I attended a rare screening of The Luck of Ginger Coffey (Canada, 1964) last Saturday, as part of the Cine Gael Irish Film series. It stars Robert Shaw, who was just beginning to be something (he shot this a year after he starred as “Grant” in From Russia with Love) and was directed by Irvin Kershner, who went on to an illustrious career shooting little-known space romps such as The Empire Strikes Back.
In brief, The Luck of Ginger Coffey (Wikipedia) is the story of an ambitious but somewhat misguided Irish immigrant to Montreal in the early 1960s. Ginger Coffey is a master of well-meaning but destructive lies and misdirections, as he wages a tug-of-war between telling his wife and teenage daughter that yes, the Montreal experiment is over and we’ll soon be back in Dublin, while simultaneously chasing down his next big opportunity. The fact that he cannot afford return passage further complicates things and makes his situation even more desperate.
The film is based on a Brian Moore novel of the same title (Moore also penned the screenplay). I read the novel a couple of years after I moved to Montreal, and I found a lot of myself in that character, as I too was an outsider with great but unfulfilled ambitions, and was at a loss as to how to go on.
Ginger is almost delusional in his desperation to find legitimate and meaningful work that provides good appearances. When he hears of an “assistant to the sales manager” position all he hears is “manager.” When told about a proofreading job, he says “so it’s like an editor then,” to which he is told “it’s sort of a sub-editor.” By the end of the conversation Coffey is convinced the “sub-editor” job is “only temporary” (which is essentially his catch-phrase for the entire film) and he proceeds to tell his wife that he’s been hired as an editor.
This is a very Montreal film in that the city does not stand in for elsewhere. It is set, and filmed over a Montreal winter, with plenty of cold and wet black-and-white exterior shots from various places around the city. On such occasions it is fun to location-check those shots; some were easy to identify, and others less so.
After the screening I took advantage of the tools of our modern times to do a bit of research, and I’ve identified some of the key locations, as indicated below.
The Coffey’s first apartment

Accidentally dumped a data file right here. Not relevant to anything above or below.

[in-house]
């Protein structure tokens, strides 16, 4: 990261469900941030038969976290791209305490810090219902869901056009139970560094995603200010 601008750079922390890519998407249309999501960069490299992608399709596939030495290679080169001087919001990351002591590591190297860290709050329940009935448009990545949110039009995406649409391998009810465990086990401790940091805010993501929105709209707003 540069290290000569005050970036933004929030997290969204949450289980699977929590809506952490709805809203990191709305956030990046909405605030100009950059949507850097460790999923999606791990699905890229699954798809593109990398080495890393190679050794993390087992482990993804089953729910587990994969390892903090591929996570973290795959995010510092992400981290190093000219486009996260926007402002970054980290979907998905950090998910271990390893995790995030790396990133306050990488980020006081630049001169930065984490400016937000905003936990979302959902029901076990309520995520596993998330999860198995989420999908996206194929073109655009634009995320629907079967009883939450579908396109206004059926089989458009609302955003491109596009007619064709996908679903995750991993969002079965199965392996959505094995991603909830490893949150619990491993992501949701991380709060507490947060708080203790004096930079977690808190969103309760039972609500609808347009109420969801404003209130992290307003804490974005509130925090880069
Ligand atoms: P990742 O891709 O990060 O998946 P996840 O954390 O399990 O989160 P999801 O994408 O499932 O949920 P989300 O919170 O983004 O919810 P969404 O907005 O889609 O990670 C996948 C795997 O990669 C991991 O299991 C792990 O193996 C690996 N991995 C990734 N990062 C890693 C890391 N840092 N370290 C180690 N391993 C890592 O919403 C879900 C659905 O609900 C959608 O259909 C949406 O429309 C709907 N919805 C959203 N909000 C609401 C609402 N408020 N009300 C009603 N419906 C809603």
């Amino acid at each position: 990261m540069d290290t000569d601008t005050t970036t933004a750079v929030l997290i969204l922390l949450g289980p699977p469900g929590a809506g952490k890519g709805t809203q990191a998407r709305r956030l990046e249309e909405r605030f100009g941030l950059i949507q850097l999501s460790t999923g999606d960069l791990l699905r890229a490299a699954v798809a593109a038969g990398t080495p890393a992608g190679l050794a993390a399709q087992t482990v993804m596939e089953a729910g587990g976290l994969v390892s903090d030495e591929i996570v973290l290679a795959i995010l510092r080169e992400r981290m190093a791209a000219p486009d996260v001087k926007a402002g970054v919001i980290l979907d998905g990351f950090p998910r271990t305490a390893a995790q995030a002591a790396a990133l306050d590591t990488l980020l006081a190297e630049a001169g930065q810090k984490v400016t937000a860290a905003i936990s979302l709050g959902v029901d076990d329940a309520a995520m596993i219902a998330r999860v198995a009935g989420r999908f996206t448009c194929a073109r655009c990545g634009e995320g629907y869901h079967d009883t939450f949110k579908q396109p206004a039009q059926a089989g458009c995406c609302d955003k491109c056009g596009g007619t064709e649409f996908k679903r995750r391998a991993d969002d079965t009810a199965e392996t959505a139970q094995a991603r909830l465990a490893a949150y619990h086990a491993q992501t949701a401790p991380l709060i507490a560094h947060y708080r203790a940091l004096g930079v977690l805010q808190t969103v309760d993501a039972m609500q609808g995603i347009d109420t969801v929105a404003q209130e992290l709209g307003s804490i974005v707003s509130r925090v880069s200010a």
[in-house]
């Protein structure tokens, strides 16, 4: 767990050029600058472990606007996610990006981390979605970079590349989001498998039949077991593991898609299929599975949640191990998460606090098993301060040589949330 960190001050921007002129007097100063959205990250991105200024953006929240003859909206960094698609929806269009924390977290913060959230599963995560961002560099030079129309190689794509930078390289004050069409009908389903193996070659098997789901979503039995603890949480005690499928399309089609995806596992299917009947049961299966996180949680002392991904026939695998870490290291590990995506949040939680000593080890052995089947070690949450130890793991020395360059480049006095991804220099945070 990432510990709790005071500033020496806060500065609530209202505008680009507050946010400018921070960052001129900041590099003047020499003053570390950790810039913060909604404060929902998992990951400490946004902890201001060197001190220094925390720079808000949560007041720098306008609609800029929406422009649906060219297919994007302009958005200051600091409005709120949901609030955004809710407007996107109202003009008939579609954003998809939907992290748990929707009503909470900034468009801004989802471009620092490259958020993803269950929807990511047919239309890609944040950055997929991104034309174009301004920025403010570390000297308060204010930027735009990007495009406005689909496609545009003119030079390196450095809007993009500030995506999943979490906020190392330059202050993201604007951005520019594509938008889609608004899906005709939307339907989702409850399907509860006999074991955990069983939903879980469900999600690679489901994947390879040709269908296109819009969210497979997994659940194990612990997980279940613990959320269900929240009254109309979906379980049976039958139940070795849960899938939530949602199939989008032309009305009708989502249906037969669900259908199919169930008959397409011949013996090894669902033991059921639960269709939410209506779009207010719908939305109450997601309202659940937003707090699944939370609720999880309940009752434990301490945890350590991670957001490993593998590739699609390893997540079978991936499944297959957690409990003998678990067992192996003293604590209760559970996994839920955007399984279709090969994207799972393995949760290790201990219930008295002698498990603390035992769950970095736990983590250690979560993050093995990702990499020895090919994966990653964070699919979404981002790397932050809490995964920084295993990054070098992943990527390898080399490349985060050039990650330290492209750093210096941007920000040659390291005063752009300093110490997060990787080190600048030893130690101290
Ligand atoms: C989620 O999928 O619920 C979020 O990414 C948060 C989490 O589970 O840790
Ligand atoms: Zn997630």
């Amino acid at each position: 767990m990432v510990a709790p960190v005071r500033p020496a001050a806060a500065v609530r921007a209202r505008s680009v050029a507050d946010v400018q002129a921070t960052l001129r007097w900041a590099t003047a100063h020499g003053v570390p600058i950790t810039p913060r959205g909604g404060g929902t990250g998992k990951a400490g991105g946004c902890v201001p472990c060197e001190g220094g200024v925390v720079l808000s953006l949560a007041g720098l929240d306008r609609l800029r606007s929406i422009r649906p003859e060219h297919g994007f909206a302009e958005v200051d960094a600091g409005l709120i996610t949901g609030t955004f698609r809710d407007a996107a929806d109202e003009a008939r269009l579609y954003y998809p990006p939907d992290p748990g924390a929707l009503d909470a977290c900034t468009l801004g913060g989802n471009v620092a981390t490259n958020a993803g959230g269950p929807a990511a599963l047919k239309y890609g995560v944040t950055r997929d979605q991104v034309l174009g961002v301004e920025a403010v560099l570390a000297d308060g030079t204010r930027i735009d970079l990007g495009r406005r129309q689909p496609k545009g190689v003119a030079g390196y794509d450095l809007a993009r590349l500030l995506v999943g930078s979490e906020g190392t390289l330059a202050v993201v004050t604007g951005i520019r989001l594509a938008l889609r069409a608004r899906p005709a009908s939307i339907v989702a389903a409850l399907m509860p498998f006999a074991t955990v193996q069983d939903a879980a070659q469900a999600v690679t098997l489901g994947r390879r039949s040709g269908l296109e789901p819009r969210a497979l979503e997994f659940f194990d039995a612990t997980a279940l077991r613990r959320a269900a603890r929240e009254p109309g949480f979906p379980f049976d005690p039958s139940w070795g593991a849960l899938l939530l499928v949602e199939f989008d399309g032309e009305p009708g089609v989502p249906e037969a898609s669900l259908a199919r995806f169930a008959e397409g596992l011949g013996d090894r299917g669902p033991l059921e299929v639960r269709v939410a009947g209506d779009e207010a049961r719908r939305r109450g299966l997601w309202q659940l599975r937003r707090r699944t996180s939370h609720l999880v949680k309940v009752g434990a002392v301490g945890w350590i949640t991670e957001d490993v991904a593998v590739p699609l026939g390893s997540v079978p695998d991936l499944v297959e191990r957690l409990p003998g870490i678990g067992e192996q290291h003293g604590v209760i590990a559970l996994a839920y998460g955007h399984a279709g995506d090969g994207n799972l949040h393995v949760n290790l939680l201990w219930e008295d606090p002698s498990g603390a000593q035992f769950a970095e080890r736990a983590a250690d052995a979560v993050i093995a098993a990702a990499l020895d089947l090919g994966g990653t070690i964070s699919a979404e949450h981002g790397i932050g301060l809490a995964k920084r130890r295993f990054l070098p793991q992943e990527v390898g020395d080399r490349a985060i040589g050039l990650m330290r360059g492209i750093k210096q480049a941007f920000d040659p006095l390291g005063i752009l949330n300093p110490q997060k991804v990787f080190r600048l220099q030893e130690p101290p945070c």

This is on Drummond, above Sherbrooke. The old redstones are gone now, but the large apartment building is still there.
Ginger’s apartment at 1221 rue Plessis
This one was easy, as Ginger gave his address at his arraignment for indecent exposure (see the film for details on that). He said “1221 Plessis Street,” and indeed that is the address of the location used. It’s between Ste-Catherine E. and René-Lévesque.
Vera Coffey’s Apartment
This is on Square Saint-Louis. Specifically, the building on the north side of Laval and Prince-Arthur. The walking route they took to arrive there makes no sense; they walked through the west side of Square Saint-Louis, in a north-east direction, then turned and crossed Ave. Laval near the intersection at rue du Square Saint-Louis (north side), then doubled-back on Laval. But that’s cinema for you.
High view of Square Saint-Louis:
Entrance to the apartment:
A few times we see Ginger step outside of his workplace at the fictional Montreal Tribune and pause for a moment against a bank of windows where you see newspaper presses chugging away. I’m pretty sure this is the old Gazette building on Saint-Antoine near Bleury.
In the first screenshot below, you see Ginger rounding a corner with a large round column barely visible except for the light reflection. The next shot is him with his back to the presses; the large column is just out-of-frame to his left. That building is now a hotel, but I recall seeing the press machines behind those windows back in the 1980s. You can see the column in Google Street View.
Scene of the Crime
Ginger’s fateful call of nature occurred while he was waiting for a bus in front of the Windsor Hotel. He went around the corner onto rue Cypress to find a darker and quieter spot to relieve himself. Specifically, he seems to have done the deed in the doorway of what is now 1100 rue Cypress.
Side of the Windsor Hotel:
Palais de Justice
This one shouldn’t be hard, but for some reason a lot of Montrealers don’t recognize the Palais du Justice on rue Notre-Dame. Perhaps it’s because it’s set back from the street a bit so we don’t notice it, or maybe it is overshadowed by the magnificent Ernest Cormier building across the street that houses the Appeals Court but for me will always be the place where Jane Fonda had a moment in Agnes of God. But there it is, unchanged, in all its neoclassical glory.
You can watch The Luck of Ginger Coffey yourself on YouTube, although the highest resolution is 480p.